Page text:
Puck to the Face Won't Stop Laperriere
(from the Bucks County Courier Times)
By Wayne Fish
Bucks County Courier Times
April 25, 2010 - VOORHEES, N.J. - Ian Laperriere should add a "C" to his first name and make it "I can."
Because he can, and will, play when the Flyers resume action later this week, despite a broken orbital bone above his right eye.
"I think hell would freeze over before he doesn't play," Paul Holmgren said as the general manager spoke on Saturday afternoon at the Skate Zone.
Laperriere, who suffered a 70-stitch cut off a Paul Martin shot in Thursday night's Game 5 clincher over the Devils in Newark, was looking better at the practice rink but there's still a lot of swelling and discoloration.
The 36-year-old wing said his vision is OK, neurologists have ruled out a concussion and it's just a matter of dealing with the pressure from the swelling.
Fortunately for both him and the Flyers, they will not start play in the second round of the playoffs until Thursday at the earliest and possibly Friday.
"I'm excited, I'm happy (to be recovering)," Laperriere said. "Yesterday was a tough day, today is a better day and I can't wait until tomorrow, to wake up tomorrow and see how it's going to be."
Laperriere shook his head when asked if surgery had been an option.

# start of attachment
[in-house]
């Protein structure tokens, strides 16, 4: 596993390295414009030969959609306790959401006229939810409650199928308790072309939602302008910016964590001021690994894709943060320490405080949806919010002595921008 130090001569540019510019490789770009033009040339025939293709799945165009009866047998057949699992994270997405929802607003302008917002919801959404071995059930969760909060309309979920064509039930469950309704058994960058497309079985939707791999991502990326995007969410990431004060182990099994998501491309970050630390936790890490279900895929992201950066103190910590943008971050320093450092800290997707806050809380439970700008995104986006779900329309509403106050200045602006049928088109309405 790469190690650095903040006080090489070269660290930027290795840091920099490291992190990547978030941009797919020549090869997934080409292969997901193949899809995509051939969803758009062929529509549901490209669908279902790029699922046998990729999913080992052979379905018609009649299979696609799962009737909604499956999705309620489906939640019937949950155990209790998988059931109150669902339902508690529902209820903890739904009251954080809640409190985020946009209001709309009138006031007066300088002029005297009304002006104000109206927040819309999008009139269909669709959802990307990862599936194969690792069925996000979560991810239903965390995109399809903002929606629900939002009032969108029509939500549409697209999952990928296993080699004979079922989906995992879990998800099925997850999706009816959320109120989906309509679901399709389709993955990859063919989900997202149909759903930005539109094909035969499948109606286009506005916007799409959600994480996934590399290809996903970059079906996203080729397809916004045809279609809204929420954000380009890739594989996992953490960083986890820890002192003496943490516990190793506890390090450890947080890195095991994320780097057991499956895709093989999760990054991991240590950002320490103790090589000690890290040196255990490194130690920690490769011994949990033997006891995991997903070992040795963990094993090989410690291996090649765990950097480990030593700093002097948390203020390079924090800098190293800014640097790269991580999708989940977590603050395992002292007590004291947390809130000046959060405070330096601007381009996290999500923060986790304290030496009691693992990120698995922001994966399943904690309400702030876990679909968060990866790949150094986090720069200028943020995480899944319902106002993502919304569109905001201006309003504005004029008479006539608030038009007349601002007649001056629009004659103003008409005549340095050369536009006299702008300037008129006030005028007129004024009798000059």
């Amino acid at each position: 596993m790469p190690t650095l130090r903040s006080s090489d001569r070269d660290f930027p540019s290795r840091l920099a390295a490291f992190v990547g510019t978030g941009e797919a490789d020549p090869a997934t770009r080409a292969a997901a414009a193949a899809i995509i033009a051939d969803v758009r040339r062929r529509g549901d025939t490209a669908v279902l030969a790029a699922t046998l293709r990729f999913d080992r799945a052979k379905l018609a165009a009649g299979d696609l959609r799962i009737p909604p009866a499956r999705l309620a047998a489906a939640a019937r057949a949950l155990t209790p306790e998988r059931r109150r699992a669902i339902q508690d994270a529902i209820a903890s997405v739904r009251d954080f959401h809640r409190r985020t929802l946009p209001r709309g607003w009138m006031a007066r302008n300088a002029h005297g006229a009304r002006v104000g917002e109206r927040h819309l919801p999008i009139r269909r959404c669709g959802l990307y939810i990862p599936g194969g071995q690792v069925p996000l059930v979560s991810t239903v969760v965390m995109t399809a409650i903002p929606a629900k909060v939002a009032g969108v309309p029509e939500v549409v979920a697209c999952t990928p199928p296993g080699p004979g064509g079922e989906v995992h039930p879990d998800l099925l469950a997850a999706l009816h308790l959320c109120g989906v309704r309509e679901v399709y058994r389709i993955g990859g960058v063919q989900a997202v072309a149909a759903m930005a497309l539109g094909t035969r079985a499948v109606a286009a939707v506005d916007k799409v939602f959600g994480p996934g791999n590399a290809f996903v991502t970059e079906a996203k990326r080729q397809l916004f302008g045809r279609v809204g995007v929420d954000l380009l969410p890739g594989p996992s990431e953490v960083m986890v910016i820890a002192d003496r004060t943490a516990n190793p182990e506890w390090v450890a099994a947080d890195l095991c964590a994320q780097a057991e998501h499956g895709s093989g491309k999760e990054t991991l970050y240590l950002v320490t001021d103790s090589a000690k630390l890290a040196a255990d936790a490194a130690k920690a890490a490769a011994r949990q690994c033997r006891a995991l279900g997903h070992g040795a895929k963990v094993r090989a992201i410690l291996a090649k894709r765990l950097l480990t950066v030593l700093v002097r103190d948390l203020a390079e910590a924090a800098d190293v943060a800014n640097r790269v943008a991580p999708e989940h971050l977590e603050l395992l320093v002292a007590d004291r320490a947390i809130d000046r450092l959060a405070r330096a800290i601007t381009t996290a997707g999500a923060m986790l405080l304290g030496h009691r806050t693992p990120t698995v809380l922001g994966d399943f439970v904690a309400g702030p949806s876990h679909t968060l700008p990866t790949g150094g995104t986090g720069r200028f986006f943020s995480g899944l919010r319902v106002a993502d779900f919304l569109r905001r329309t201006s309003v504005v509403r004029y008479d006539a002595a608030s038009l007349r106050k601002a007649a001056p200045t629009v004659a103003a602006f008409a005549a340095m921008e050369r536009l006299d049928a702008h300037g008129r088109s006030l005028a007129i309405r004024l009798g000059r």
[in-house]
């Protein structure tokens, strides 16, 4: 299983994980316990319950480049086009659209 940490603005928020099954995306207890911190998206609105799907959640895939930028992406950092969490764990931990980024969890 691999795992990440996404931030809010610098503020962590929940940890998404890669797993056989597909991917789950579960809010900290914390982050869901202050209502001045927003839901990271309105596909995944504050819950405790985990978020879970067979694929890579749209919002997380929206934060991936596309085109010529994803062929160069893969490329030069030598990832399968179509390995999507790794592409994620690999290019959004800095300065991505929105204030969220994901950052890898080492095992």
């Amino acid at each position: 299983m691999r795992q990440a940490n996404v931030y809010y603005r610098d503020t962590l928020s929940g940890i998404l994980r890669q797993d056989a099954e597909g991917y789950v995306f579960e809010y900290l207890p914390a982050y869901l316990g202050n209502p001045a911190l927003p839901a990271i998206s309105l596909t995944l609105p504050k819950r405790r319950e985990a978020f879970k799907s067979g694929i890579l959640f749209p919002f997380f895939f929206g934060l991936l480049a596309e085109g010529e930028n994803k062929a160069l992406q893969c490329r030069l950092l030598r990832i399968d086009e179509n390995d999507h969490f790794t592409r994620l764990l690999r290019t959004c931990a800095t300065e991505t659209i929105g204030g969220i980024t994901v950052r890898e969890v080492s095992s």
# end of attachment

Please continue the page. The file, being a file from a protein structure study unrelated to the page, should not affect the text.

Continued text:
"No, no surgery," he said. "It's out of the question. No surgery. CT scan said I don't need surgery. It's great. I just need to get the swelling down. I'm going back on the ice as soon as I can.
"I feel fine. It's just that obviously I'm sore. I've got that swelling in there that kind of puts pressure on my head. It's normal. It's only been a little bit more than 24 hours since it happened."
He said he's going to stick by his vow from Thursday night to wear a shield the rest of his career.
Back in late November, he wore a full cage to protect a mouth injury. This time it looks like he will be opting for a plastic visor to protect his eyes. It might take a few days to adapt to, which is why he's anxious to get back on the ice.
"I don't know what's going to be the option this time," Laperriere said. "But I'm going to listen to the doctors. It's an adjustment I'm going to make. That macho thing to prove how tough I am, I'm way past that now. It was a last warning. I still feel that way today.
"You only get so many chances."
Laperriere drew a few laughs in response to a question about his reaction to the praise he received from all this teammates.
"It makes me feel good but I would skip that to have my face back," he said, grinning. "My teammates respecting me means the world to me. That's all that really matters to me. It's the ultimate compliment."
He said his family (wife and two boys) has gotten over the initial shock.
"This one was tough, my eye was shut completely yesterday," he said. "My sons (Tristan, Zachary) came into my bed ... they were kind of hesitant a bit. It makes you think a little bit. If it had been really bad, how my kids would have reacted.
"I'm just glad I didn't lose my eye. I don't know how my kids would have reacted to that."